There have been several posts and articles about complaints from Chinese computer users to Microsoft regarding a recent system update for Windows. The update automatically changes the background to display a notice reminding users of pirated copies of Windows to purchase legal versions. If the background has been changed the system will change it back after an hour.
I’ve spent a considerable amount of time thinking about what I wanted to post here and I think I’ve finally managed to consolidate my opinion regarding this matter, which I will detail below.
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Updated 12/10/2012: Some folks may have missed the obvious point here so I’ll spell it out. These people are complaining about their pirated software. They are upset that the software they (probably) acquired illegally reminds them to purchase a valid license. It’s silly and they are fortunate that the software only changes the background instead of shutting down.
My original plan for viewing Netflix Instant Watch video on my TV, sans laptop, was to rely on the upcoming Xbox 360 Dashboard update. However, now that I’ve traded in the 360 that is obviously not an option.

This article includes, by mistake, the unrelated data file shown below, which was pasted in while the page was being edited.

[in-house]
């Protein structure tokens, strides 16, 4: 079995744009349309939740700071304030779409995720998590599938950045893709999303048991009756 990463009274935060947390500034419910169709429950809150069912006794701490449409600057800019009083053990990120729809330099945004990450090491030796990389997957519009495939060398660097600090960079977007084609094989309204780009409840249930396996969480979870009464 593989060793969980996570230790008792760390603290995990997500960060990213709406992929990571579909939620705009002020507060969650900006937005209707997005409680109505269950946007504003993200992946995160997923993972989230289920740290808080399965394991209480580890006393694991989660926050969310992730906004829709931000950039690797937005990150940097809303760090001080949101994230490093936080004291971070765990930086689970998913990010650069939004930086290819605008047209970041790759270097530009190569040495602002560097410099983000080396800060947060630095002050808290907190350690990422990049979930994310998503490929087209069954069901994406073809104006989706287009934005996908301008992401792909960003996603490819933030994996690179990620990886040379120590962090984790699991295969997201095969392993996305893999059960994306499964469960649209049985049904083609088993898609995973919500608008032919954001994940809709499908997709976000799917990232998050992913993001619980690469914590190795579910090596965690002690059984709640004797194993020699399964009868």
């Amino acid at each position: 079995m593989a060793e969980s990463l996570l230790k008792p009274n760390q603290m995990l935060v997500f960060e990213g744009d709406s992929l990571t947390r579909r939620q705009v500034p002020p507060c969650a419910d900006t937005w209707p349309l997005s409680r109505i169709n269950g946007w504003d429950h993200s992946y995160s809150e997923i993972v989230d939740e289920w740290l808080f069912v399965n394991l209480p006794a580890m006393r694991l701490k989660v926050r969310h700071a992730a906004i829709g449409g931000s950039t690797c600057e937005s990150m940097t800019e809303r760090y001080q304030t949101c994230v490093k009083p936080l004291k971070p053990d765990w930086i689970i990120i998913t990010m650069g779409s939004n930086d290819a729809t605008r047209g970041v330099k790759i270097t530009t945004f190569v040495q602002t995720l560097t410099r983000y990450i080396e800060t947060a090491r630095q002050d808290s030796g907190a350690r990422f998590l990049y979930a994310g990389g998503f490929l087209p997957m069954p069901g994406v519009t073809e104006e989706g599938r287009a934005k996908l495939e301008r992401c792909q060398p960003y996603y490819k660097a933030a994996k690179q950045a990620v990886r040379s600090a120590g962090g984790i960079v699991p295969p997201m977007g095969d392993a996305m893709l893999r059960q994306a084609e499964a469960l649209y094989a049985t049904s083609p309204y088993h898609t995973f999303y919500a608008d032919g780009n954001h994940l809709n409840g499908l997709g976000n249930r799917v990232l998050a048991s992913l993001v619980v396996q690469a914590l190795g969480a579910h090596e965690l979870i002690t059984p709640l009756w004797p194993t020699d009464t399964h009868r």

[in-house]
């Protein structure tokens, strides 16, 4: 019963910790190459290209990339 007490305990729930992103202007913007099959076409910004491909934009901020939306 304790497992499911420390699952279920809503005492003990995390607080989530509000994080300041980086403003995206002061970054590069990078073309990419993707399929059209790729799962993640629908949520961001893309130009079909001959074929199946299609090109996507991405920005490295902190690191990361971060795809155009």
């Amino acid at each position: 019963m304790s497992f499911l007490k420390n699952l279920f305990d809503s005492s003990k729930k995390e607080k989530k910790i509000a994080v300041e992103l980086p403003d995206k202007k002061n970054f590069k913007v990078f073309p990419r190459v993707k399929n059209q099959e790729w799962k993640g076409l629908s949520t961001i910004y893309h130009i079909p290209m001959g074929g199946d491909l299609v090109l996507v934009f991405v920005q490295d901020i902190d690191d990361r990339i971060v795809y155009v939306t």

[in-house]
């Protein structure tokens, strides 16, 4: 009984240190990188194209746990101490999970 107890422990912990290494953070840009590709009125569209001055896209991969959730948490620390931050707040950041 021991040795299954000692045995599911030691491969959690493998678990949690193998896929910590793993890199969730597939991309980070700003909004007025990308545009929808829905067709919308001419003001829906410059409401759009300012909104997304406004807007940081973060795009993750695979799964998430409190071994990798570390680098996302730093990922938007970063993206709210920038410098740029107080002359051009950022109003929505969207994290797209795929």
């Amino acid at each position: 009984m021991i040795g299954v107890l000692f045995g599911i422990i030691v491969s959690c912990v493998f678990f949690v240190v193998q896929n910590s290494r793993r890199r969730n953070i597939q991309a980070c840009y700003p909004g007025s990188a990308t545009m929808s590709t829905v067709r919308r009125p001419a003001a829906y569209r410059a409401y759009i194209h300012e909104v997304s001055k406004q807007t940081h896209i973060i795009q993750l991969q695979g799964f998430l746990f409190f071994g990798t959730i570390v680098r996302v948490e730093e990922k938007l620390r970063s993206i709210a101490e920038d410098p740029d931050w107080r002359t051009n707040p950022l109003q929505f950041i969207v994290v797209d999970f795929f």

The PS3 provides built-in support for media servers. Being a Mac user my options are somewhat limited. The same company that makes Connect360 for streaming media to a 360 also has a PS3 product. Unfortunatley, it doesn’t stream Netflix Instant Watch content, which is primarily a limitation caused by the inability to using Netflix Instant Watch in OS X (something that may be remedied with Microsoft Silverlight in the near future), though I have no idea whether or not the developers plan to add Netflix capability once it is available natively on Mac systems.
While reading through various posts on this subject, I kept finding references to PlayOn!, a program that handles many of the media server functions commonly associated with Microsoft’s media server and is capable of streaming Netflix content in addition to other media to a 360 and/or a PS3.
Oh, what is a Mac user to do?
In a recent post I mentioned that I haven’t been using my Nintendo Wii very much. Well, to make matters worse for the Wii it did not help that I have been wanting a Blu-Ray player for a while. After work, about a week ago, I gathered up the Wii along with a handful of games and accessories and traded everything in for store credit at the local GameStop.
The cost difference between the store credit and a new Playstation 3 (80 GB) was about the same as the cost of a new game, though ultimately my cost was slightly higher because I added an extended warranty. I’ve been pleased with the trade and haven’t missed the Wii.